Back to the Future Day…Were we Ahead of Our Time?

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Back to the Future of SPCWe’re probably all aware by now that today is Back to the Future Day, the day in Back to the Future Part II that Marty McFly travels through time to visit October 21, 2015.  What has changed and what has endured in the period between 1985 and 2015 for the world in general and the world of SPC is fascinating. Read more

A Look in the Mirror: Robust SPC Software

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Robustness

Credit: Wikimedia Commons

Along with our users, we tout the benefits of SPC software.  We wrote the book on the core concepts of variation and how to observe it in real-time.  The idea of anticipating variation in products and processes, known as robustness, exists as an additional path to minimizing variation.  But that got us to thinking.  How have we as a software company – that helps others measure and act on variation  – developed a robust software ourselves? Read more

What Does the NFL Teach Us About SPC Software?

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Referees Blow Call at End of Game

Rules and Mehtodology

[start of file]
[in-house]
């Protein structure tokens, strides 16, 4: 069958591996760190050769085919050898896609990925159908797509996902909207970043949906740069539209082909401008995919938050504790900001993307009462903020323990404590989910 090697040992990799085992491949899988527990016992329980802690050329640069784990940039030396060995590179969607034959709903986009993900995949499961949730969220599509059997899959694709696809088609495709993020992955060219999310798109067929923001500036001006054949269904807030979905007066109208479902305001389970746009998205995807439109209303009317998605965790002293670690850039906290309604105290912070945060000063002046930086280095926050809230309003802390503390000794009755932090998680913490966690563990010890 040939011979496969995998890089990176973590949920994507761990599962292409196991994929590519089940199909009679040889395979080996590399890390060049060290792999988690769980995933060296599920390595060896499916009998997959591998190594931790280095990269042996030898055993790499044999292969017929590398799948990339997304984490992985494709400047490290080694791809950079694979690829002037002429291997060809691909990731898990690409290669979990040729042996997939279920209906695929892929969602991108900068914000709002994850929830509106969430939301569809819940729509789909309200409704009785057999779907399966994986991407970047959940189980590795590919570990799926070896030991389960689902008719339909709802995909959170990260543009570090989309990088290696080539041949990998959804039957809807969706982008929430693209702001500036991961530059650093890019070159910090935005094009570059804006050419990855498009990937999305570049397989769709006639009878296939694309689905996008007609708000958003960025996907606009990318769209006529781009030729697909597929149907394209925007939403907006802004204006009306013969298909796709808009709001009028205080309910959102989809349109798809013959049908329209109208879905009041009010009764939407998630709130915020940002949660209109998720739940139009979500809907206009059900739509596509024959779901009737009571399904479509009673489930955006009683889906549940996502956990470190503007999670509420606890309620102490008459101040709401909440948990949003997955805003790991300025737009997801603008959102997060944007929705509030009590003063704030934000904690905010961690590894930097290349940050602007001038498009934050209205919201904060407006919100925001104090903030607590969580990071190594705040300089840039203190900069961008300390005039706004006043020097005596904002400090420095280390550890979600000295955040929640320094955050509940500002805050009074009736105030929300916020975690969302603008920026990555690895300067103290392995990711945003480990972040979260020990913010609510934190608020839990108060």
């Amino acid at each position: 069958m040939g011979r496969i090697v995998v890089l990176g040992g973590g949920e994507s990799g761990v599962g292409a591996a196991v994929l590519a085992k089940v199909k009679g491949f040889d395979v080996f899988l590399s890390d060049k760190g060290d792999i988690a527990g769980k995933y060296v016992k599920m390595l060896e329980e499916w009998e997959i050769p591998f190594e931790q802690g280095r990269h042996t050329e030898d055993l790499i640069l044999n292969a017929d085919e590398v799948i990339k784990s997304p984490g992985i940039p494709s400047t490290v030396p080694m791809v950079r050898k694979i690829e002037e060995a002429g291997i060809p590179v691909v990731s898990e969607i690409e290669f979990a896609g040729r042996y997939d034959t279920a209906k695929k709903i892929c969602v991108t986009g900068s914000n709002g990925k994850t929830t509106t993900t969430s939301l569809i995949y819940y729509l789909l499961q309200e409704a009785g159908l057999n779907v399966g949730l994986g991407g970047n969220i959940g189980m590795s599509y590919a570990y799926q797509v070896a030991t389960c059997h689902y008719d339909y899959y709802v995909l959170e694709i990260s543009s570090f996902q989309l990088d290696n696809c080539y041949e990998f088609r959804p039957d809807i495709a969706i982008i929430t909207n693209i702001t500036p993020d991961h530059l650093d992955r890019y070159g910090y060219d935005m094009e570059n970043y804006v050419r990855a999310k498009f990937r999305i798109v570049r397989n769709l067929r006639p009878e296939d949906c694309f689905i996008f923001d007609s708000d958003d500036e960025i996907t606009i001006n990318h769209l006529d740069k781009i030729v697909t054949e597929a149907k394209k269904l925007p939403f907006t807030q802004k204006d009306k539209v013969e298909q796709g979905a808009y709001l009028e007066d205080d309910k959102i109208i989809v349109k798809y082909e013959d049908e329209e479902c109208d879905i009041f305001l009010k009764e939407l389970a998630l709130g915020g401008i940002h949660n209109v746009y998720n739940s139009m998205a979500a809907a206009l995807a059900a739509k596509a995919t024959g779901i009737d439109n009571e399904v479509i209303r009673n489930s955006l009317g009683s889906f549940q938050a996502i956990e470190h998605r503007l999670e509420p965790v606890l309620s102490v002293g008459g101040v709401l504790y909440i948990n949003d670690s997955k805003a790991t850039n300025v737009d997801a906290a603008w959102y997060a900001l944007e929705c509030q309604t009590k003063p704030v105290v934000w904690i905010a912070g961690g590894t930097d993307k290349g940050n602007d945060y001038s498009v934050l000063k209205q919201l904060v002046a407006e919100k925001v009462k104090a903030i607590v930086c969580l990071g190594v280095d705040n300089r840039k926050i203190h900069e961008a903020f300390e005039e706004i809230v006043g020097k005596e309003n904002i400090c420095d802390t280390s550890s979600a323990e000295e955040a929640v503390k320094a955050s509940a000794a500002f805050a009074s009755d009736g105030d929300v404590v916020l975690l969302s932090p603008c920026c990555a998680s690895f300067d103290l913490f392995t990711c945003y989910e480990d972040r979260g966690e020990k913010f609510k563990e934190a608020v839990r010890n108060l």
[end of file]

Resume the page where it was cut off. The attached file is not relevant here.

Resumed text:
Credit: Wikimedia Commons

We know this a place for discussion of quality and SPC software, but occasionally real-life provides a great metaphor for the importance of good SPC.  One thing that all sports or games have in common is that they are based on a set of rules which keeps the game moving and provides a fair and competitive framework. Rules and methodology are critical in SPC too, but back to our sports reference first.

Lack of knowledge of the rules generated a fury of controversy in a recent Monday Night Football game.   Read more

Common Cause vs. Special Cause of Variation

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Common Cause vs. Special Cause

Common Causes vs. Special Causes of Variance

Credit: Flickr: a2gemma

It’s really not nice to always blame the humans.  We deserve some of the credit, both good and bad, but not all.  Have you heard of the source of variance being referred to as common cause vs. special cause?

Today we explore how to assign causes of variation in order to track error and be proactive.

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From Good to Worthless: Determining Loss

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Determining Loss

Determining Loss

Credit: flickr: Images Money

When we think of quality as meeting a target value, we need a way to calculate the loss incurred when we don’t hit the target. If you use tolerances, loss is easy to determine. If we know the cost of labor and materials used to fix or replace bad items, we can estimate our loss due to poor quality. Read more